Anya laughs because she doesn't know that Nina's about to spit on that yellow fabric
This week saw the premiere of reality show Family Restaurant: The Quons, which follows the two parents and their three adult children of the Quon family as they run their restaurant, the Lingnan, and their awesomely monikered fast food kiosk Chicken for Lunch. Eldest son Miles gives the appearance of running the show as the restaurant manager, shouting instructions in English and Cantonese (thanks RMY!) to his family and employees alike. Sister Mandy is the hostess at the front of the house, keeping up a smooth facade that gives no indication of the chaos in the kitchen. Younger brother Marty is mostly absent, going to school, working as a car salesman, and only logging in a few hours at the restaurant. "The laziest worker is definitely me," Marty candidly says about himself.
A smile, or a grimace?
Father Kinman is also not on screen much, though it's because he seems shy in the spotlight, not because he isn't there as much as anyone else. "His way is wrong," Miles says about his clearly good-natured father while sitting right next to him. The true star of the show is mom Amy, the larger-than-life presence who always wears brightly colored Chinese dresses, seems to know most of the restaurant and kiosk patrons by name, and showers gifts upon her guests for Chinese New Year, Valentine's Day, and possibly the literal drop of a hat. This woman knows how to work a crowd and a camera.
The first two episodes of the show capture the absolute bedlam that is running a full-service restaurant, delivery service, and food kiosk, though most of the attention is on the first. Context is hinted at but never clearly defined: the majority of the clientele we see is Caucasian, and the show doesn't really explain that the restaurant is in Alberta, Canada (the series originally aired on Food Network Canada in 2009). Miles is engaged to a woman from Beijing named Pan Pan, but we don't know anything about their relationship except that Amy has declared their wedding date of April 4 as inauspicious. Mandy, meanwhile, is dating an east Indian man named Ajit, and Amy is concerned about their ethnic differences. "He's a good man but [he's from a] different culture," Amy worries. It's difficult not to wince when she goes on to conjecture about the "chocolate" babies the couple would have together, though it's certainly a line of thinking that plenty of children of east Asian immigrants are familiar with. The issue is not really pursued, and after Amy has a closed-door discussion with the ever-patient Ajit, things seem fine. For the moment.
The very colorful Quons
For the most part, Family Restaurant treats the Quons as your average family just trying to get along who happen to be of Chinese descent. It's at once refreshing to see them as not that different from any other Canadians and frustrating to watch how they gloss over complex cultural issues as they play out for the cameras. Give the show a chance -- if nothing else, to see how delighted Kinman gets when a new aquarium is installed in the restaurant. Spoiler alert: it's adorable.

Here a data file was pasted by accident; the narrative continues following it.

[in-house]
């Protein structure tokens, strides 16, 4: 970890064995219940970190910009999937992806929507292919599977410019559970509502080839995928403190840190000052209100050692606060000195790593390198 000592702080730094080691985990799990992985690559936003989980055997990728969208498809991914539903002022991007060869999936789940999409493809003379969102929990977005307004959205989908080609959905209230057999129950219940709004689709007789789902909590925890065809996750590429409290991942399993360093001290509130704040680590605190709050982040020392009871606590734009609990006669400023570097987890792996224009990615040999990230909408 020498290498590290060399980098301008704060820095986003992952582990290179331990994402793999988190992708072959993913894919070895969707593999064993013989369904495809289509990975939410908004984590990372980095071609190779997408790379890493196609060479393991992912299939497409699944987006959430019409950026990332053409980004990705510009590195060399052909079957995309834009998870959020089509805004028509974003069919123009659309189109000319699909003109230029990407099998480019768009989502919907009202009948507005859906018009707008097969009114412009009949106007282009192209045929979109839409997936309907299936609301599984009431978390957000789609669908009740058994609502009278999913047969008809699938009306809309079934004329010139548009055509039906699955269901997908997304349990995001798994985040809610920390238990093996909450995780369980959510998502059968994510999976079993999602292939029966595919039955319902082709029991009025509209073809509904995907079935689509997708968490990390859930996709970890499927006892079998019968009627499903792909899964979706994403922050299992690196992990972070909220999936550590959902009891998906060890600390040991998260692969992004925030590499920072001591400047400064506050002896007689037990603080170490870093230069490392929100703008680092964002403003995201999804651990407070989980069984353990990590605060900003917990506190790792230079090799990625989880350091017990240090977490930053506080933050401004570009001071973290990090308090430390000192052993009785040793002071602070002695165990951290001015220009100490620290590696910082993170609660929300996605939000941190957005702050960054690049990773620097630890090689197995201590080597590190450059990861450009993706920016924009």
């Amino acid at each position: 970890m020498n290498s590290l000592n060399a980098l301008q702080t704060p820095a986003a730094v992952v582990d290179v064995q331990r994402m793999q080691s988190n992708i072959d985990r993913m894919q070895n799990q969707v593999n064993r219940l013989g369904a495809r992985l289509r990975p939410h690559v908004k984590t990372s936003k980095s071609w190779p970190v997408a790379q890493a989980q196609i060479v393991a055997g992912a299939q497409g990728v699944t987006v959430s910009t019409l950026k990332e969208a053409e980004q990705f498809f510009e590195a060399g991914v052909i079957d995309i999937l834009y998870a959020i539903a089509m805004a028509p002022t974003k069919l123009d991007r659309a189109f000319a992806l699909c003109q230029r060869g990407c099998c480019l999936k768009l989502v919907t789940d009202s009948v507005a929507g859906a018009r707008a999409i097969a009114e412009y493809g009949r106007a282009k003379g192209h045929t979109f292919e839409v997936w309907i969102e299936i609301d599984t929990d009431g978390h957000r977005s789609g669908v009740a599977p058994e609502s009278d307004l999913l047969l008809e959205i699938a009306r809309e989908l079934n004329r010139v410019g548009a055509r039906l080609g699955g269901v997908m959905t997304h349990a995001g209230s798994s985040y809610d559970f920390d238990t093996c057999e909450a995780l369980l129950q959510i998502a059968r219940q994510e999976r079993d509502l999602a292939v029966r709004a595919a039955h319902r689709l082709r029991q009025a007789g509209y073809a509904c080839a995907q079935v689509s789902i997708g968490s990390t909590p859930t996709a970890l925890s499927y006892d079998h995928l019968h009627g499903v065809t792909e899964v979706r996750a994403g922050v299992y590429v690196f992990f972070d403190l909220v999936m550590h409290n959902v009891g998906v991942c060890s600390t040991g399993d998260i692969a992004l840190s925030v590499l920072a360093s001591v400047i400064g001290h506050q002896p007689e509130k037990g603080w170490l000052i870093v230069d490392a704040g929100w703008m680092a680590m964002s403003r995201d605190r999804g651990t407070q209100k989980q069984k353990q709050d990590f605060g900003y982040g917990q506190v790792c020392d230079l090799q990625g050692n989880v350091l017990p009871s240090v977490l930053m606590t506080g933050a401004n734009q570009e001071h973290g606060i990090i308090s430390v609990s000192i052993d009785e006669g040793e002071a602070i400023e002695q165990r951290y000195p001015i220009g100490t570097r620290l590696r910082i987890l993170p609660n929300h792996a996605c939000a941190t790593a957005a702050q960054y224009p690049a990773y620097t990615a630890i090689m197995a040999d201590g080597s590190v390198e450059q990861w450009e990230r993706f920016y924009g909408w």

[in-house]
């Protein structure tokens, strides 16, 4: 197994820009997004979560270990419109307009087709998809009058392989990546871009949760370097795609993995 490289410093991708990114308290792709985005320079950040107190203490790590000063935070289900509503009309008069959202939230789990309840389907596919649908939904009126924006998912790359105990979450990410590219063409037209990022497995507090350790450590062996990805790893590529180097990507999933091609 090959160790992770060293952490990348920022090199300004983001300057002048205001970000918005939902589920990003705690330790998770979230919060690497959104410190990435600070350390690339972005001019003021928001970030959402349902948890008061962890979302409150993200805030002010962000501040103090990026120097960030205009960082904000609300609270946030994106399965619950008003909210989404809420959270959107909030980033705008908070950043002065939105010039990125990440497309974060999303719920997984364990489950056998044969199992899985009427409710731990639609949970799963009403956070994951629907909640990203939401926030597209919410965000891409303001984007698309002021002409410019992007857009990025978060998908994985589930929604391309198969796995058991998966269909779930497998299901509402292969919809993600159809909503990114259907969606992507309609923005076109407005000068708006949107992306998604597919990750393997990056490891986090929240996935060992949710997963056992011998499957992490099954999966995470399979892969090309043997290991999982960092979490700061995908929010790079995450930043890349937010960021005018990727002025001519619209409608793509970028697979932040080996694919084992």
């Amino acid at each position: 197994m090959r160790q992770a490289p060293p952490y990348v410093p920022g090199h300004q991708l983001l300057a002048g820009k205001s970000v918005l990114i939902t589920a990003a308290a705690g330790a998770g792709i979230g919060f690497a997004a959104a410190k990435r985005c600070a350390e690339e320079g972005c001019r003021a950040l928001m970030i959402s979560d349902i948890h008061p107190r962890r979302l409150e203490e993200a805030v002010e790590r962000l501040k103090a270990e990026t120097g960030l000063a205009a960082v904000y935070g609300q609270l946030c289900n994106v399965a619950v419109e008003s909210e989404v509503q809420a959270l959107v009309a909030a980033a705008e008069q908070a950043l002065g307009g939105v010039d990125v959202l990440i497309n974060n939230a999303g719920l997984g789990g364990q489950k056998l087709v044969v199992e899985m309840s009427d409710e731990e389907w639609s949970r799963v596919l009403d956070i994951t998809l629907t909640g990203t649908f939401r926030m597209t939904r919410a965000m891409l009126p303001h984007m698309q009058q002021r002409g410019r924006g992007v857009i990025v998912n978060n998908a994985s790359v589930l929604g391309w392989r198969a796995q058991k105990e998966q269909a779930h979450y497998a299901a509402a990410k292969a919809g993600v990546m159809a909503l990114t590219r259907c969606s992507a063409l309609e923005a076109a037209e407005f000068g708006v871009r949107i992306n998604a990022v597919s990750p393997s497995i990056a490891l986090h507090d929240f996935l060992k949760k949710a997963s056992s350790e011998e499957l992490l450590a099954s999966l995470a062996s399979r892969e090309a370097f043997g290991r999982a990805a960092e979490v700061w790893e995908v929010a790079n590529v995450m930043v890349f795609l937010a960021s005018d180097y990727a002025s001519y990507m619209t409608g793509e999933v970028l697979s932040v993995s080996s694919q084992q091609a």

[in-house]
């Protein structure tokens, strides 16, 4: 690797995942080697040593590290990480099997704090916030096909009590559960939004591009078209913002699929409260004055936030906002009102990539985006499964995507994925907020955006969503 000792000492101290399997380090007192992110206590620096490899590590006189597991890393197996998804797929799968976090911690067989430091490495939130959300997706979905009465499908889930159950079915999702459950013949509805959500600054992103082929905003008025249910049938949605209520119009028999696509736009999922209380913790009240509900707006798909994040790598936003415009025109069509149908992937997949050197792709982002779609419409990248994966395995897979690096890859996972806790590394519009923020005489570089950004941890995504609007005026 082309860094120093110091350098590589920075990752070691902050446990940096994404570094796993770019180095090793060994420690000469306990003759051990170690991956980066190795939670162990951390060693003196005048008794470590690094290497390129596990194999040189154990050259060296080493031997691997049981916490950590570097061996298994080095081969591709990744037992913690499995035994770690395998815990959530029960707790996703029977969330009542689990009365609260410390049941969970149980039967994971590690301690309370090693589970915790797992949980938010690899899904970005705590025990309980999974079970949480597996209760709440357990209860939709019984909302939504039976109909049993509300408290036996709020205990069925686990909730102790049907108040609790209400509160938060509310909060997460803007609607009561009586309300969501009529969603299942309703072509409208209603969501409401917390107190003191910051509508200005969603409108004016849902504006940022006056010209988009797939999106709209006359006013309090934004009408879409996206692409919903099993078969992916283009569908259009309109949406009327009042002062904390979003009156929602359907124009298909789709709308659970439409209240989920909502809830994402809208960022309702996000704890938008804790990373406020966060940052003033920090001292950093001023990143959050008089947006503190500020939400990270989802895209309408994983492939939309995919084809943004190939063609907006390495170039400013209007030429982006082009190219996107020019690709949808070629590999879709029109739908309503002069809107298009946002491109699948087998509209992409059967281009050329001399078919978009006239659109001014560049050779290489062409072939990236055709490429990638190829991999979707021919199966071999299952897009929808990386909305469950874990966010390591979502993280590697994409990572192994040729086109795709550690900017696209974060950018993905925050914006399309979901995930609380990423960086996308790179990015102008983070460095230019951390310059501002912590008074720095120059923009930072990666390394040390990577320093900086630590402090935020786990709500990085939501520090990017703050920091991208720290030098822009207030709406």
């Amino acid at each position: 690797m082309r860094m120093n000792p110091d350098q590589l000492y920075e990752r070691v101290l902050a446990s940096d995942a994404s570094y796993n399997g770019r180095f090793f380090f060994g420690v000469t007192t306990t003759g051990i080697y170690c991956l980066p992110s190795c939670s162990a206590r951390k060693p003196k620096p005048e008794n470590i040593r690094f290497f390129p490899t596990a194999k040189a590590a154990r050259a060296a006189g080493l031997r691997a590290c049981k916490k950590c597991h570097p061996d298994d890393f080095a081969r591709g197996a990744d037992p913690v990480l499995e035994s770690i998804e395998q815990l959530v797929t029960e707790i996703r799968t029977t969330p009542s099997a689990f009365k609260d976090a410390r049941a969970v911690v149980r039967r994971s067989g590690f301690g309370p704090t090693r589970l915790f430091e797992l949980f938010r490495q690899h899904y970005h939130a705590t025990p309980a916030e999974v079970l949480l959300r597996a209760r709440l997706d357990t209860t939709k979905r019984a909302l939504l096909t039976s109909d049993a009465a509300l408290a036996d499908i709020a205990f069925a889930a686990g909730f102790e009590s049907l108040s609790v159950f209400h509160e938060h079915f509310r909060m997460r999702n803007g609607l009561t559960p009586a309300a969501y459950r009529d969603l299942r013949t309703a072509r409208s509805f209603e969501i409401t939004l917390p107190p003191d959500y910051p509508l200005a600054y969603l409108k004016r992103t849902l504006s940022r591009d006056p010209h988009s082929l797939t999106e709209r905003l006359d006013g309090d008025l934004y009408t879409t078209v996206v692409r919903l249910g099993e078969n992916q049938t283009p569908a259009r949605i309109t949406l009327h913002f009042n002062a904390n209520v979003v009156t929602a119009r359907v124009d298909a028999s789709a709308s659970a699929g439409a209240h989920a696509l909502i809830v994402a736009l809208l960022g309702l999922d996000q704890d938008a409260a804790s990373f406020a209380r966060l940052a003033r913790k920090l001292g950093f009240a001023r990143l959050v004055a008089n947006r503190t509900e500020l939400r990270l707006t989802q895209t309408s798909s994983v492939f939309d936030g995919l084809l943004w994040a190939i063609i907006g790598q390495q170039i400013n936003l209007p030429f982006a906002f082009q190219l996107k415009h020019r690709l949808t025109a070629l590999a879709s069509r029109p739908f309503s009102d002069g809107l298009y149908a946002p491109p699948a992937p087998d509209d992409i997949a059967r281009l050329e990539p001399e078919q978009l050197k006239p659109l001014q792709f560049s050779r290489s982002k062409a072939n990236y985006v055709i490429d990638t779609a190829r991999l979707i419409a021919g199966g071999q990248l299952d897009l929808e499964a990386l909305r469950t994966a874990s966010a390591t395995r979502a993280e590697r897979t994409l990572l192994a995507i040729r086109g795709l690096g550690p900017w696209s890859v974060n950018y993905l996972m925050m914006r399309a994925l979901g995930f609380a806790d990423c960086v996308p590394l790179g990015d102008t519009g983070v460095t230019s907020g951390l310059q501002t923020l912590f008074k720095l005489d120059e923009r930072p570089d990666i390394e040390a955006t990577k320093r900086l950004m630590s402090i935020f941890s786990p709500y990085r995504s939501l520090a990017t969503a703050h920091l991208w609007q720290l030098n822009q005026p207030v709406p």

This week on Project Runway, the designers had to create outfits for prickly judge Nina Garcia. After listing a litany of things she doesn't like, including patterns and cowl necks, Nina calls Anya's choice of yellow "a risk for sure." Seriously? When Nina saw Anya's fabric in the workroom she asked, "Is there a Plan B?" Jeeeez. Freaked, Anya scrambled to dye her yellow fabric (again stressing that she does not know the proper way to dye this particular textile), and with some help from buddy contestant Laura, put together a nicely tailored, very slim-fitting jumpsuit that landed in the top three.
You'd pretty much better be a model if you want to wear this
Nina was amazed at Anya's fabric transformation, and Heidi commented that "the bum looks good" and "I'm shocked that you learned how to sew four months ago" (I have a feeling that that's not the last time we'll hear that incredulous statement, including from me). Anya landed in the top three, though she did not win, and competitor Viktor was upset that she was regarded so well despite getting help from Laura. Let me make clear how I differ from Viktor: we've seen Runway contestants help one another many times, but at the end, everyone is responsible for his or own design, patterns, fabric choices, and construction. There simply isn't time for anyone to help someone else with much more than the finishing on a garment; therefore I find Viktor's concern ridiculous. That said, I still do not understand why Anya/the show puts so much stress on her unfamiliarity with aspects of garment construction. Just look at Julie, the woman who went home this week: she just graduated from fashion school, yet she struggled and fretted that she didn't have as much experience with sewing as the other designers. And that's after finishing school! I do hope that we get an explanation from/about Anya soon because something just isn't adding up here for me.
This turned into the jumpsuit above!!
Olivier, meanwhile, was barely on screen this week, which meant that he landed in the safe middle. I'm already starting to grow tired of his muted neutral tones and menswear-inspired style (can we get a little more love for the poor model's boobs, please?), so I hope Olivier changes things up soon.
Sorry, Ollie, but...yawn
I've never seen a minute of Star Trek, but I love this man